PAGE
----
I find no need for the national UUMA. Like you, I’ve already attended to my need for coaching and continuing education. I find the national gatherings mostly uninspiring.

    And I was heartbroken when our Accountability Group for Justice GA tried to reach out and build relationship with the Exec and were told “Oh, yes we want to be in right relationship” and then were completely ignored.

    Basically, what I think we’ve gotten for our increase in dues is guaranteed employment for the Executive Director. Everything else is still expensive and no better than when volunteers ran things. We’ve done what so many churches do: We spent our time and energy building an infrastructure with little or no attention to a mission and whether or not we are actually doing something to achieve it.

    It makes me sad and mad. I want to be a part of my district, but paying 1% of my pay feels like a waste. I feel like there is a not-so-subtle message that if you can’t afford all this, you must not be a very good minister. And that hurts.

    I chose to come to a congregation that has great potential, even though they aren’t paying me what they should. I call on a lot of resources to keep my ministry healthy and to continue to develop my talents and skills. The UUMA is completely unhelpful to any of that.

    Sean Dennison

  2. Amen, my friend. Love the players (good people, indeed) but this is a ridiculous system and the areas where there are attempts at “program fixes” for adaptive challenges strikes me as…sad…and something someone should have learned from all this expensive continuing ed.

  3. Sean — You write: “…if you can’t afford all this, you must not be a very good minister…”

    I hadn’t thought of that, but the Unitarian Universalist ministry is permeated with that sensibility. Maybe it’s a residuum of a perverse sort of Calvinism: we don’t know who the Elect are, but it’s probably those who are materially successful. Or perhaps a UU form of the Prosperity Gospel: those who are most devout will be blessed with material success, and therefore those who don’t make as much money are probably doing something wrong with their lives. In any case, it’s bad theology.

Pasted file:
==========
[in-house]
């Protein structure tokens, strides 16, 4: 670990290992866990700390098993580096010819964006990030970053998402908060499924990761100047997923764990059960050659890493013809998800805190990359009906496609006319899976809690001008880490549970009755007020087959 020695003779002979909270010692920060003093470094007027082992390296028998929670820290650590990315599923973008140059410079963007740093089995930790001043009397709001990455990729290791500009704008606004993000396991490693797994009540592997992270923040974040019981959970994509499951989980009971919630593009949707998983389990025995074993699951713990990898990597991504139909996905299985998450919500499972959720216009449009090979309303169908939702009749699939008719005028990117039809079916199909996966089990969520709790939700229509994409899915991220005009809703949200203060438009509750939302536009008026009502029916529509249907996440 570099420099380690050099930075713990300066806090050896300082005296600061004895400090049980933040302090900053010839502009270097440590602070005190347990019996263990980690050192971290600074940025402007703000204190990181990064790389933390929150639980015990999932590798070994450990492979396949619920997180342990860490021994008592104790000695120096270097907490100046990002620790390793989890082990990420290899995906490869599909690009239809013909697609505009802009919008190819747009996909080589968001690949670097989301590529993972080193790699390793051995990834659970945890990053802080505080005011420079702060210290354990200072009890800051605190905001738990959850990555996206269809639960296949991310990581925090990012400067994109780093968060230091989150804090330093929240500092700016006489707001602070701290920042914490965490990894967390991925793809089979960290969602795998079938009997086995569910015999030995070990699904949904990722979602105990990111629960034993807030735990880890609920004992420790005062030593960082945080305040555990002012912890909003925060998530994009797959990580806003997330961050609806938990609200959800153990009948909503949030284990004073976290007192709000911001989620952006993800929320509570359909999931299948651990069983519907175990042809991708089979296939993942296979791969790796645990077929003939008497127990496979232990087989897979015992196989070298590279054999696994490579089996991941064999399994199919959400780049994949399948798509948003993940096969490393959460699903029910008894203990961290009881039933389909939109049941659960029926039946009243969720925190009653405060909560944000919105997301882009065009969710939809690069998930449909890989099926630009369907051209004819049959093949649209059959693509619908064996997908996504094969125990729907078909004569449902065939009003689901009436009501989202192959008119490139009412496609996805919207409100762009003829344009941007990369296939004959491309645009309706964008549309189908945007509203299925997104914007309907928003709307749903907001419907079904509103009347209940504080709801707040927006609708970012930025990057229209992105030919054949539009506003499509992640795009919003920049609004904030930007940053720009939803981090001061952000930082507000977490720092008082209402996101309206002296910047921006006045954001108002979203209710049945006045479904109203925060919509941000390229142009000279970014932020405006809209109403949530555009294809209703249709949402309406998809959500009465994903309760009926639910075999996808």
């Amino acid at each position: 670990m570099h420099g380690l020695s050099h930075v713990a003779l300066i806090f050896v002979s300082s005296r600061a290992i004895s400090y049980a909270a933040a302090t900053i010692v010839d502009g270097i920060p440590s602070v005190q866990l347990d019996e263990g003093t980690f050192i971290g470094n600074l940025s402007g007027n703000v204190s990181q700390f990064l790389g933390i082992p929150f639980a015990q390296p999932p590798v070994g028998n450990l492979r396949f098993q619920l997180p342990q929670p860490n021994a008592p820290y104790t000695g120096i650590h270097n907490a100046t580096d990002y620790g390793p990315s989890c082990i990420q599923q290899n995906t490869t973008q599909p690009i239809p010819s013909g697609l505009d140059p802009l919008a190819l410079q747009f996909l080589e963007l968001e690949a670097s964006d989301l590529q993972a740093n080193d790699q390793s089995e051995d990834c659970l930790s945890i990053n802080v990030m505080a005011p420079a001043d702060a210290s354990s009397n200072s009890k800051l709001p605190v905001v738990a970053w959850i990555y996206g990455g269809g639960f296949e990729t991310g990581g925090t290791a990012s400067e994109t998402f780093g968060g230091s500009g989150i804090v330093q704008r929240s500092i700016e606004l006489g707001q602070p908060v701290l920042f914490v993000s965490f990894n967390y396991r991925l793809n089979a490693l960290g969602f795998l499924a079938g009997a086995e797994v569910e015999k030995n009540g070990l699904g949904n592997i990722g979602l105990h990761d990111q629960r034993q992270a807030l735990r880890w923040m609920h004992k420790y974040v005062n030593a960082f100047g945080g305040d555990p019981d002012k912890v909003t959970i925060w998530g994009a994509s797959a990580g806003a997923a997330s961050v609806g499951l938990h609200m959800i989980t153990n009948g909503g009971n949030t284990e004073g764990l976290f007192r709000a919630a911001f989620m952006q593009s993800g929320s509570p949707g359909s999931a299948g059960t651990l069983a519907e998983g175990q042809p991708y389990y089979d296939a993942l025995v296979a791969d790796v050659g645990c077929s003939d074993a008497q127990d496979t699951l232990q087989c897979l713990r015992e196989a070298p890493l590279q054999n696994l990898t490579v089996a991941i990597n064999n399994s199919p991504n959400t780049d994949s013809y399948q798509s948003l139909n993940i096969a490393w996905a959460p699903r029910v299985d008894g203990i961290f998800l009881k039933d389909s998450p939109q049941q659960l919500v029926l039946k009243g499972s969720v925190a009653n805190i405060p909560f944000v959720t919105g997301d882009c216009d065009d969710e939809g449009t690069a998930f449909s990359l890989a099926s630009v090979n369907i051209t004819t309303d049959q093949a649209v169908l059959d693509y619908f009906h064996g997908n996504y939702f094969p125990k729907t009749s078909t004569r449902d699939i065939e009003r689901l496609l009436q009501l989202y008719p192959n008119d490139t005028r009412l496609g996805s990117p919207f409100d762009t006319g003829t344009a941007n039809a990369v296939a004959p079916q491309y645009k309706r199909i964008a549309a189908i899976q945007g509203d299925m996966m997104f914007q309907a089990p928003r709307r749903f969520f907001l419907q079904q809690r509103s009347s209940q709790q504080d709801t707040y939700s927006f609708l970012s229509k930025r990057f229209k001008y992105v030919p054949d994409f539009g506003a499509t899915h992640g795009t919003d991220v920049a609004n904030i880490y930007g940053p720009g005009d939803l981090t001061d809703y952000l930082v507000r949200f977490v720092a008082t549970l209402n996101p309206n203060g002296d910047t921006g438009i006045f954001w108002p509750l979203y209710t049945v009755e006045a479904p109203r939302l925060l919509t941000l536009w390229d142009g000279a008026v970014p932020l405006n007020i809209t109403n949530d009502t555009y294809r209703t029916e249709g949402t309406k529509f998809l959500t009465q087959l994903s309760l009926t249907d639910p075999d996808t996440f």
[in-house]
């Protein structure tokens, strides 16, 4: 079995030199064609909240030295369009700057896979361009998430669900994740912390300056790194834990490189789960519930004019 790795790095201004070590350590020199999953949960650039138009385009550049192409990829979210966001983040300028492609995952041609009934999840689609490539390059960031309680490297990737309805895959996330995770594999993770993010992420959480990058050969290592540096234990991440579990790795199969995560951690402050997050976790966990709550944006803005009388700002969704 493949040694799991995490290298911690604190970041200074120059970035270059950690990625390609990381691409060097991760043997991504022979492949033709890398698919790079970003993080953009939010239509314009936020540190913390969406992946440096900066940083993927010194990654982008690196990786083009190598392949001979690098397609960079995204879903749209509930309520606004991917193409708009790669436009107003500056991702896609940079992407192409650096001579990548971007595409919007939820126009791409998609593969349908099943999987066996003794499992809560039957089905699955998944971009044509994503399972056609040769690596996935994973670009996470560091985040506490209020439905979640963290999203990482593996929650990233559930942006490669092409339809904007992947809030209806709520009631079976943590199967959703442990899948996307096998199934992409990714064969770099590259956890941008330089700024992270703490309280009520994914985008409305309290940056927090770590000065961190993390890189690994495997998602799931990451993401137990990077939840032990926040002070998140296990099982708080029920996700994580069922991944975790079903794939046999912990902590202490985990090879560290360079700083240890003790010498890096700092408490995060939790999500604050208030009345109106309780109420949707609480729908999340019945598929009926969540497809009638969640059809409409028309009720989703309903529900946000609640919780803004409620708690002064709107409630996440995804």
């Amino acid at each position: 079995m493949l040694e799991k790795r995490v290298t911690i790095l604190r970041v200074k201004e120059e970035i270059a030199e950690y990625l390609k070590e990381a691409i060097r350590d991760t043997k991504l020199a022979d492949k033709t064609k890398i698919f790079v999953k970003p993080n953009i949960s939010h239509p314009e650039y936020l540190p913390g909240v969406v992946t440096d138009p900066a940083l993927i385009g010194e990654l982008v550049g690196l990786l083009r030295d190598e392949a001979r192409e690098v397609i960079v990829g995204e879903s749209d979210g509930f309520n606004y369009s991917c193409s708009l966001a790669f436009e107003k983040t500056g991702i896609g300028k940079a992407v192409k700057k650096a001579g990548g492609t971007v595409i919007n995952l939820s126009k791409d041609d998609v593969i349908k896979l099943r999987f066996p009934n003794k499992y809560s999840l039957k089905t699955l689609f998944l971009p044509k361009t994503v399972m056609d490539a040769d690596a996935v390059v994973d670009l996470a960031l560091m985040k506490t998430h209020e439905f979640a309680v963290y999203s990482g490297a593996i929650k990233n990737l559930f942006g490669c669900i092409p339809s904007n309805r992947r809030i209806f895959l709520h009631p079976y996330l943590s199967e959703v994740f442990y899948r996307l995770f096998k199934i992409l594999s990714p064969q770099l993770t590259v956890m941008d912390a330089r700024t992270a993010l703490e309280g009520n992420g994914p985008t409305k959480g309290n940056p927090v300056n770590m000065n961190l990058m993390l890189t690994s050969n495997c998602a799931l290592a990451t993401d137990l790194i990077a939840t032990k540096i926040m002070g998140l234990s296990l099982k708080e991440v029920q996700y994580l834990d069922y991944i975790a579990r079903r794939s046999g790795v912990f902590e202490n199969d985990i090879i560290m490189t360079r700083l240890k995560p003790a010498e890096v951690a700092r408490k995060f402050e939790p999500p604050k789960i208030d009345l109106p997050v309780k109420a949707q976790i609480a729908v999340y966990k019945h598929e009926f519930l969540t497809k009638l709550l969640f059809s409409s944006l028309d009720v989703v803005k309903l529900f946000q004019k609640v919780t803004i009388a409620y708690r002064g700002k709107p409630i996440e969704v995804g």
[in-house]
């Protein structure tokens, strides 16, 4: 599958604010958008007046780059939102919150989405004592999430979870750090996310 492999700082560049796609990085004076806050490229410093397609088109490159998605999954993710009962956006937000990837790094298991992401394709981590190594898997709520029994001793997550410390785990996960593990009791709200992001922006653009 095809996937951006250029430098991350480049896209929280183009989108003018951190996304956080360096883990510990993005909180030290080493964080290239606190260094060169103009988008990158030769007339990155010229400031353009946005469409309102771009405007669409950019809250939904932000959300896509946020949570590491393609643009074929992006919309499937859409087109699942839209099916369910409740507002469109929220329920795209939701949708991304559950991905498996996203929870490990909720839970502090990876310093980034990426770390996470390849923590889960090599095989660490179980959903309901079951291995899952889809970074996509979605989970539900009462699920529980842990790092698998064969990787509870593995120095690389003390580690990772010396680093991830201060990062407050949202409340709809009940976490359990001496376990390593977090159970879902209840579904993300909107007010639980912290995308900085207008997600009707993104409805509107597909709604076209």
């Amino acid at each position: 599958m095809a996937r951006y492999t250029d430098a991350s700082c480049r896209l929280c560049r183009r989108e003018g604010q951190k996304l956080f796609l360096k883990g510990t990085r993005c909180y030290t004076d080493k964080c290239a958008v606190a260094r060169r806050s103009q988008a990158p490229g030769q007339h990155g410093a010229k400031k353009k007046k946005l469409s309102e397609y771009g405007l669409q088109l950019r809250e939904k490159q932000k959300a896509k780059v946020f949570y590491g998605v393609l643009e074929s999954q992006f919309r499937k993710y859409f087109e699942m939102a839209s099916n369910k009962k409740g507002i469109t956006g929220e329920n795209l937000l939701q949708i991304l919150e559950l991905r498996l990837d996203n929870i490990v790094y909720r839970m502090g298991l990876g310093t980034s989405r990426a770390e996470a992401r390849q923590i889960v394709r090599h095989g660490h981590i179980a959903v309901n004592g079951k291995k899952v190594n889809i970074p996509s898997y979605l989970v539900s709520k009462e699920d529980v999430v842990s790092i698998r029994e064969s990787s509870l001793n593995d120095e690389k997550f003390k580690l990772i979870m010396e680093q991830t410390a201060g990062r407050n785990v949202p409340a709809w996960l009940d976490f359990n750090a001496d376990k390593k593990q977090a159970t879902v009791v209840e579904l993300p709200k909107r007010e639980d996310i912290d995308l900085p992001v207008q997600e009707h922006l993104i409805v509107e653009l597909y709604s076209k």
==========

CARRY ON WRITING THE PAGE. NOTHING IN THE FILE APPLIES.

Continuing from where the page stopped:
Thanks for drawing my attention to this.

    Anon… — As you say, I love the players. Yes, they are all good people. It’s important to remember that this is a systems thing, not a person thing.

  4. After reading this, next up was this “The UUA currently has a career opportunity for an experienced Campaign Manager to lead our Standing on the Side of Love campaign.” What distinguishes that from “The X Corp. currently has a career opportunity for an experienced Campaign Manager to lead our new improved detergent campaign.” Sometimes I think we’v have lost our way and fallen in the prosperity gospel. (And maybe it is those New England Calvinist roots – we should pay more attention to the Universalists ;-)

  5. As a lay person, I don’t know how much or little ministers benefit from such professional organizations, but I have some idea how the congregations benefit. About a year and a half ago, the congregation I was a member of was going through a tough patch, and the Board of Trustees received advice, and assistance in the form of a consulting minister, and the results were dramatic: a blow-up in which a third of the pledging members resigned. I began to attend another congregation, and after some time joined that one. I had no idea that behind the scenes, that Board of Trustees was also taking advice and following guidelines- when that came to a head, the cost was over a hundred pledging members, more than 40% of the congregation.

    If I were a member of the search committee of a new congregation, I don’t think I would count membership in any such organization a plus.

  6. I am a minister who is in the main “target” group of the UUMA, and I could afford the dues. But I was so disgusted at the process by which the change was made..(not much information, not much discussion, and you can be glad you missed the meeting, in which people who disagreed with the Exec were sneered at and the presiding officer’s advocacy was so strong that a brave member took him to task, got sneered at, and the obvious bias didn’t change.) I did write a letter and months later, got some phone calls, but in the meantime, I’d gotten so disgusted that I could never bring myself to renew my 30 year membership.

    I’m not whining, but I am sad to be feeling this estranged from my colleague group. It was quite a wrench to leave, but this was one of several decisions that I had disagreed with over the previous three years. I belong to a chapter which has voted to invite guests to its meetings if they agree to abide by the guidelines. We guests pay an extra fee because our chapter is subsidized by the National. I’m very glad to do that. I didn’t do this to save money. Since then so many people have told me that they were quietly cheating…not paying the full 1%…. that the whole thing just feels bad to me.